Here's how the ACC did in Friday's games in the NCAA Tournament:
- Virginia beat Albany, 84-57
- Georgia Tech lost to UNLV, 67-63
- Virginia Tech beat Illinois, 54-52
The rest of the field:
- Memphis 73, North Texas 58
- Winthrop 74, Notre Dame 64
- Tennessee 121, Long Beach State 86
- Nevada 77, Creighton 71
- Wisconsin 76, TACC 63
- Oregon 58, Miami (OH) 56
- Kansas 107, Niagara 67
- Purdue 72, Arizona 63
- Texas 79, NMSU 67
- Kentucky 67, Villanova 58
- Southern Illinois 61, Holy Cross 51
- Florida 112, Jackson State 69
- USC 77, Arkansas 60
It's been a striking day in a number of ways. First, the performances of Winthrop and Texas A&M Corpus-Christi.
Both teams started hot against higher-ranked teams, and both saw huge rallies. Winthrop survived Notre Dame's; TA-CC fell to Wisconsin. But early in both games, the underdogs were magnificent.
TA-CC jumped out to a 25-9 lead against Wisconsin and made the Badgers look just pathetic. But Wisconsin bounced back and took the lead at about the 9:30 mark and won by seven.
Winthrop against Notre Dame...wow. Their performance was just stunning. A 37-10 run made Notre Dame look like they were running in quicksand. They were relentless and superb. Which made Notre Dame's comeback even more amazing. Unfortunately for Mike Brey's bunch, it fell short as Winthrop won by 10.
The games to an extent typified a theme of this tournament, which is that the gap between the top and the bottom has narrowed again.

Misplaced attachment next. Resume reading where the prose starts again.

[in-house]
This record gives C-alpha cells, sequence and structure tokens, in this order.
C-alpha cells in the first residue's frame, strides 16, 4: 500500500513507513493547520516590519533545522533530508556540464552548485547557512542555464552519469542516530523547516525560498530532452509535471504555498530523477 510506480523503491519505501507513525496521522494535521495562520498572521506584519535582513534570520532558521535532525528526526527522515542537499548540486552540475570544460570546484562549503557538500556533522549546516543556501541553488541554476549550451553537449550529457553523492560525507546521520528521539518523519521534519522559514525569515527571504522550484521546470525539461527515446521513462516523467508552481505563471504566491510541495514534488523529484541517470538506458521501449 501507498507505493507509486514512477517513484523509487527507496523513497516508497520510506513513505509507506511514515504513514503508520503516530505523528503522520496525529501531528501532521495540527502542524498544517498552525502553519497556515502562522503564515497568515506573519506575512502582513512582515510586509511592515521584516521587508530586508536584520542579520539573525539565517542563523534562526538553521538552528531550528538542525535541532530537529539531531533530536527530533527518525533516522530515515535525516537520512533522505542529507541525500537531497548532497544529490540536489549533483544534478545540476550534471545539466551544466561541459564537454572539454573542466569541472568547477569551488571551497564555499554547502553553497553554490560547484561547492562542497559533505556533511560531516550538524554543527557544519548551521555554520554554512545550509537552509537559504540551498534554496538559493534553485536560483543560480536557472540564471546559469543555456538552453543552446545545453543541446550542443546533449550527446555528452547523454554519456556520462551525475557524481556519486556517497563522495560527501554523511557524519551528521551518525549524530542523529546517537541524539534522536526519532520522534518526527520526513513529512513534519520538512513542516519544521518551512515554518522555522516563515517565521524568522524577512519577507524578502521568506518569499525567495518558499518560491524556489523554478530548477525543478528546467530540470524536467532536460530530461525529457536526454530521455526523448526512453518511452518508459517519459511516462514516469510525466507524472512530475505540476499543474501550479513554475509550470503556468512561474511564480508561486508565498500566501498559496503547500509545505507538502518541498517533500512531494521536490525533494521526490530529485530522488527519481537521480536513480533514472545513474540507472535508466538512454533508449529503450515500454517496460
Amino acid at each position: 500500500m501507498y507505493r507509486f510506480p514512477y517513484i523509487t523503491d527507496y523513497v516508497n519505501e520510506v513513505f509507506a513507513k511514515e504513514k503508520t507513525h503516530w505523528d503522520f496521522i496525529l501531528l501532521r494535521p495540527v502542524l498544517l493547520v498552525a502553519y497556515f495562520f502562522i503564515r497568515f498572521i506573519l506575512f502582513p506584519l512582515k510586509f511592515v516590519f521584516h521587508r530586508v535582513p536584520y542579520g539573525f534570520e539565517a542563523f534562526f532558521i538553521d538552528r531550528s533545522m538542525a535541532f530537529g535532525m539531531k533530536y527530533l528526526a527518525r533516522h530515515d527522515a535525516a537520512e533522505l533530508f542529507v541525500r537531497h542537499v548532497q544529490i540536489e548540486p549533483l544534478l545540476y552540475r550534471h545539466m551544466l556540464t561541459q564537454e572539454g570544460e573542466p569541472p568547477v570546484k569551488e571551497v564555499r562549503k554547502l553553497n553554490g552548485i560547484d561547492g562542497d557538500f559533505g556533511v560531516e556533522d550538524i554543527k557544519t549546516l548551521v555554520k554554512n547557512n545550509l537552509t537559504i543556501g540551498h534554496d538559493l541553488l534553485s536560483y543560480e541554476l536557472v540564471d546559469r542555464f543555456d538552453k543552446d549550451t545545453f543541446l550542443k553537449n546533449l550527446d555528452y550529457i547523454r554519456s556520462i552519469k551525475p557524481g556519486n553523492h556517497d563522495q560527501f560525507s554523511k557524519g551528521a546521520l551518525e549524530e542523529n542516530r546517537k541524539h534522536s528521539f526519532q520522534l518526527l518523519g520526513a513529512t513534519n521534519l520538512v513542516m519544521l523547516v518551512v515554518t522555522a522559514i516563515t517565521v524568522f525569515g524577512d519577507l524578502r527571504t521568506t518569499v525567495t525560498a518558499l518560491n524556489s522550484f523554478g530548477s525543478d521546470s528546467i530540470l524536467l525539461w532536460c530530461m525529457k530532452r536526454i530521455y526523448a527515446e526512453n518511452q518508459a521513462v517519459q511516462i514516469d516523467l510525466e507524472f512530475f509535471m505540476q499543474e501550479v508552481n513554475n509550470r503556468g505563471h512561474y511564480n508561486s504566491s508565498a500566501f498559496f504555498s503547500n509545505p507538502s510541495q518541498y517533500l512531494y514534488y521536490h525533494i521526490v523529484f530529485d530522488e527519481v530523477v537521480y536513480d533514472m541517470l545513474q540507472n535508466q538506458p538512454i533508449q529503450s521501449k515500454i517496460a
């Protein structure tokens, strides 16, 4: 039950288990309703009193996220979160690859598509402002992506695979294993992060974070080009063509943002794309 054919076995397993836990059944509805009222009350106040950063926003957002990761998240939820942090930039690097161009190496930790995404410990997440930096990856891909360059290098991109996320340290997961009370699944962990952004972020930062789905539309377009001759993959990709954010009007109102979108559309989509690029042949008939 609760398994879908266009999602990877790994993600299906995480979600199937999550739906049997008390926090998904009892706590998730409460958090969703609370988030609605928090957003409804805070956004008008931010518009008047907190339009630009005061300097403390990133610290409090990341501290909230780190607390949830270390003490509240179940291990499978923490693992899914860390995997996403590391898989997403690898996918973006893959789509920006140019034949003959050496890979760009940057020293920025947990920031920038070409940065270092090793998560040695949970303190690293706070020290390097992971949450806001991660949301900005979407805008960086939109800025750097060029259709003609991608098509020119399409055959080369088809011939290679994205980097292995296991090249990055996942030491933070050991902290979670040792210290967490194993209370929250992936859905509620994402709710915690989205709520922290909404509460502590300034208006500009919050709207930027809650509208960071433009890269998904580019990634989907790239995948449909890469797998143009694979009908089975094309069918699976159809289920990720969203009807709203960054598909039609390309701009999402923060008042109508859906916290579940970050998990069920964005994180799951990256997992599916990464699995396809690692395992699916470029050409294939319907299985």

It's not like everyone is on the same level as Florida, Kansas, Ohio State and UNC, but the difference between the next level of traditional powers like Kentucky, Duke, Arizona, Indiana, and Michigan State has narrowed.
It's not like any of them are going away. All of them made the field and most of them won. But none of them have any guarantees anymore.
And it's the same thing in the next round: Maryland gets Butler, Oregon can't be thrilled about Winthrop, Virginia Tech sees Southern Illinois, and Pittsburgh is forced to acknowledge VCU.
In a broad sense, it's a great thing for college basketball. And it validates what we argued several years ago: as the elite teams struggle to keep a core together, teams like Winthrop (or VCU), with three and four-year players, have a considerable advantage over teams which can only count on their stars for one or two years.
But that doesn't loosen the grip the power conferences still have on the tournament. Consider: six conferences have 25 of the 32 spots left.
- ACC: (5) UNC, B.C., UVa, Virginia Tech, Maryland
- Big Ten: (5) Purdue, Wisconsin, Indiana, Michigan State, Ohio State
- Big East: (3) Pittsburgh, Georgetown, Louisville
- SEC: (4) Florida, Kentucky, Vanderbilt, Tennessee
- PAC-10: (5) Oregon, UCLA, USC, Washington State, Southern Cal
- Big 12: (3) Kansas, Texas, Texas A&M
There's still room left for Butler, Winthrop, UNLV, VCU, Xavier, Nevada and Memphis, and Memphis is notably dangerous. But unless things change radically, the Final Four will likely consist of four teams from the six conferences mentioned above.